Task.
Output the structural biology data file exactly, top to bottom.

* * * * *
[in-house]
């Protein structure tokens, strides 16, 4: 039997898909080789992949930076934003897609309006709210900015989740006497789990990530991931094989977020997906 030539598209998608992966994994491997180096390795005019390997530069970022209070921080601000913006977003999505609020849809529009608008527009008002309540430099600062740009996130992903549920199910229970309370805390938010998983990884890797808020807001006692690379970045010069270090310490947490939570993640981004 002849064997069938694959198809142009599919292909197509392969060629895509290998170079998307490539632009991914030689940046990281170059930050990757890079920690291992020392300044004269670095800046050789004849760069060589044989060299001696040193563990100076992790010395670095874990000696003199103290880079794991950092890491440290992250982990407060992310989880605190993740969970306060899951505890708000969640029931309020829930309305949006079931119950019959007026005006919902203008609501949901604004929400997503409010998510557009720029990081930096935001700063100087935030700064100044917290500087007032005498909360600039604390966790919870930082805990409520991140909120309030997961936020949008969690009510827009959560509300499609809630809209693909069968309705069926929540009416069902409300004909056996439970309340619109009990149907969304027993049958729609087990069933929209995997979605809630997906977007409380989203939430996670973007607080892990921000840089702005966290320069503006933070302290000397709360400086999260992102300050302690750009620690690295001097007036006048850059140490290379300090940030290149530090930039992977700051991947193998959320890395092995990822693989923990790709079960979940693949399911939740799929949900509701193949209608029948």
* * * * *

[in-house]
């Protein structure tokens, strides 16, 4: 039997898909080789992949930076934003897609309006709210900015989740006497789990990530991931094989977020997906 030539598209998608992966994994491997180096390795005019390997530069970022209070921080601000913006977003999505609020849809529009608008527009008002309540430099600062740009996130992903549920199910229970309370805390938010998983990884890797808020807001006692690379970045010069270090310490947490939570993640981004 002849064997069938694959198809142009599919292909197509392969060629895509290998170079998307490539632009991914030689940046990281170059930050990757890079920690291992020392300044004269670095800046050789004849760069060589044989060299001696040193563990100076992790010395670095874990000696003199103290880079794991950092890491440290992250982990407060992310989880605190993740969970306060899951505890708000969640029931309020829930309305949006079931119950019959007026005006919902203008609501949901604004929400997503409010998510557009720029990081930096935001700063100087935030700064100044917290500087007032005498909360600039604390966790919870930082805990409520991140909120309030997961936020949008969690009510827009959560509300499609809630809209693909069968309705069926929540009416069902409300004909056996439970309340619109009990149907969304027993049958729609087990069933929209995997979605809630997906977007409380989203939430996670973007607080892990921000840089702005966290320069503006933070302290000397709360400086999260992102300050302690750009620690690295001097007036006048850059140490290379300090940030290149530090930039992977700051991947193998959320890395092995990822693989923990790709079960979940693949399911939740799929949900509701193949209608029948």